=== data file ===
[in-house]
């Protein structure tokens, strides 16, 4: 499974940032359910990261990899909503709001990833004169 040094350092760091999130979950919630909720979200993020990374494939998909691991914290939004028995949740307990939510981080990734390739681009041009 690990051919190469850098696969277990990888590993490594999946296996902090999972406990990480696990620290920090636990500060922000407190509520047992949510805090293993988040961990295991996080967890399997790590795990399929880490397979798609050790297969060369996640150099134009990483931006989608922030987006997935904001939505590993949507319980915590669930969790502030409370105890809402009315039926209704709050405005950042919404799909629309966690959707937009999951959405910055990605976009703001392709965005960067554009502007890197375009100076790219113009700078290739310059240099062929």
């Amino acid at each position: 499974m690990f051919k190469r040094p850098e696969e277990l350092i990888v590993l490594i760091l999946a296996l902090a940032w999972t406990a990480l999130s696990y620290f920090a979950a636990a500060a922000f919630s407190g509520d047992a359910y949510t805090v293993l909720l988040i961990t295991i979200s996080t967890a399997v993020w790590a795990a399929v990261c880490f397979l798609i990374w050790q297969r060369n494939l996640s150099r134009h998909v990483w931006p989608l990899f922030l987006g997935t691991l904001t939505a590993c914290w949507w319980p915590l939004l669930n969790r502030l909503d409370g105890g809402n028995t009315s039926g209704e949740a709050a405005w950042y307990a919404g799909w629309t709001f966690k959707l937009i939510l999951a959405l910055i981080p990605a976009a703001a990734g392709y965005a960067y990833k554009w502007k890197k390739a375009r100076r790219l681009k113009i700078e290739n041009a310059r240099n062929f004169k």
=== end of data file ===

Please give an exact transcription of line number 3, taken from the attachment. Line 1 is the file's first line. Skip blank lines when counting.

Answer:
């Amino acid at each position: 499974m690990f051919k190469r040094p850098e696969e277990l350092i990888v590993l490594i760091l999946a296996l902090a940032w999972t406990a990480l999130s696990y620290f920090a979950a636990a500060a922000f919630s407190g509520d047992a359910y949510t805090v293993l909720l988040i961990t295991i979200s996080t967890a399997v993020w790590a795990a399929v990261c880490f397979l798609i990374w050790q297969r060369n494939l996640s150099r134009h998909v990483w931006p989608l990899f922030l987006g997935t691991l904001t939505a590993c914290w949507w319980p915590l939004l669930n969790r502030l909503d409370g105890g809402n028995t009315s039926g209704e949740a709050a405005w950042y307990a919404g799909w629309t709001f966690k959707l937009i939510l999951a959405l910055i981080p990605a976009a703001a990734g392709y965005a960067y990833k554009w502007k890197k390739a375009r100076r790219l681009k113009i700078e290739n041009a310059r240099n062929f004169k």